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Reflections: What’s in a name?

It’s always fun to see current lists of names parents are choosing for newborns. According to two articles lately in “The New York Post,” television and popular music influences many name choices, giving new impetus to Robin, Maxine, Elle, Mike, Billie, Jolene and Cosmo.

But, conversely, some of the more popular names this year seem to be fading: Olivia, Emma, Liam and Noah. Angela, Kobe, Kimberley and Alexa have been fading for several years, according to “The Post.” But several names are gaining ground, including Arthur, Freddie, Archie, Isaac and Halston. The two names winning the number one spot in popularity are Lily and Muhammad.

My dad had one of the most interesting names ever: Orris. I don’t know why I never asked my grandmother how she came up with this name after choosing Austin, Joe Benny, Elbert and Billy. One speculation I have is that she named my dad after her brother Horace. I’m not even sure how my parents chose Michael for me, although my middle name came from my mother’s brother, John Wesley Pettyjohn.

We’ve been walking through the book of Genesis in our church for several months, and I’ve been impressed with many of the old stories we learned as children, and how many of them feature name changes.

Abraham and Sarah waited 25 years for the promised heir, and God changed their names. Isaac and Rebekah waited 20 years for their son before God gave them twins. They named their boys “Hairy” and “Cheater”! Jacob, the cheater, had unique experiences with the Lord and God changed his name to Israel, which means “the prince of God.” Similarly, Saul the persecutor of the church had his name changed to Paul after his experience with Christ.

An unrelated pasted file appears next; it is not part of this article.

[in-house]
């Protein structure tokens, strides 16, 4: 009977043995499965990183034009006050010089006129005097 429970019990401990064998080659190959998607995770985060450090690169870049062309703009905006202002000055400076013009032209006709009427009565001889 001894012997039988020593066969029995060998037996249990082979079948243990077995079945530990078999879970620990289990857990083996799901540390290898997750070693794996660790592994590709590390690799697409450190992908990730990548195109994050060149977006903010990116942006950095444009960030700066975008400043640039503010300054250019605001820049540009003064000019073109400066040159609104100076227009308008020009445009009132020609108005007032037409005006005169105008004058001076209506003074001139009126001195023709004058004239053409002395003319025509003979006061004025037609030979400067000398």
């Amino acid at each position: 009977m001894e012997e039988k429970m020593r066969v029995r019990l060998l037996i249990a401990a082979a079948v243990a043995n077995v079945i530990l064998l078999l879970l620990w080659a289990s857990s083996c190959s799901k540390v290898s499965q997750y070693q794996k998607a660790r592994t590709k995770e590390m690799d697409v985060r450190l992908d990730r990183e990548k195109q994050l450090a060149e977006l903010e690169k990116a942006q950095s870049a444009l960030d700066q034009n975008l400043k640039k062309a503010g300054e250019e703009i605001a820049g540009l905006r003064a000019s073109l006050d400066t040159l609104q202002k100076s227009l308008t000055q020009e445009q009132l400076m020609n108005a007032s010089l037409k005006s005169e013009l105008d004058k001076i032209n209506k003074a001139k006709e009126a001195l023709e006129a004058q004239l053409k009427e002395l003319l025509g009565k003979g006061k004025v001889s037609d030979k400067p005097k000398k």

The most profound name change in scripture is in the New Testament book of Acts. Antioch became the first non-Jewish church, and an exemplary church is many ways. It was in that place the followers of Christ first were called Christians. It’s widely believed that the name was given in derision by critics since it means “little Christs.” But in a larger sense the name symbolizes the goal of every Christian life—to be like Christ.

God is good to have given mentors in every stage of our lives who demonstrated great character and influenced us positively. We all bear fingerprints on our souls from those who invested their lives in ours over the years. But the greatest model we have is Christ. He lived a life committed to God and promises to partner with us so that we do, too.

Being called by his name, Christian, is surely the greatest motivation we have to strive for a life of integrity.

“Reflections” is a weekly faith column written by Michael J. Brooks, pastor of the Siluria Baptist Church, Alabaster, Alabama. The church’s website is siluriabaptist.com.

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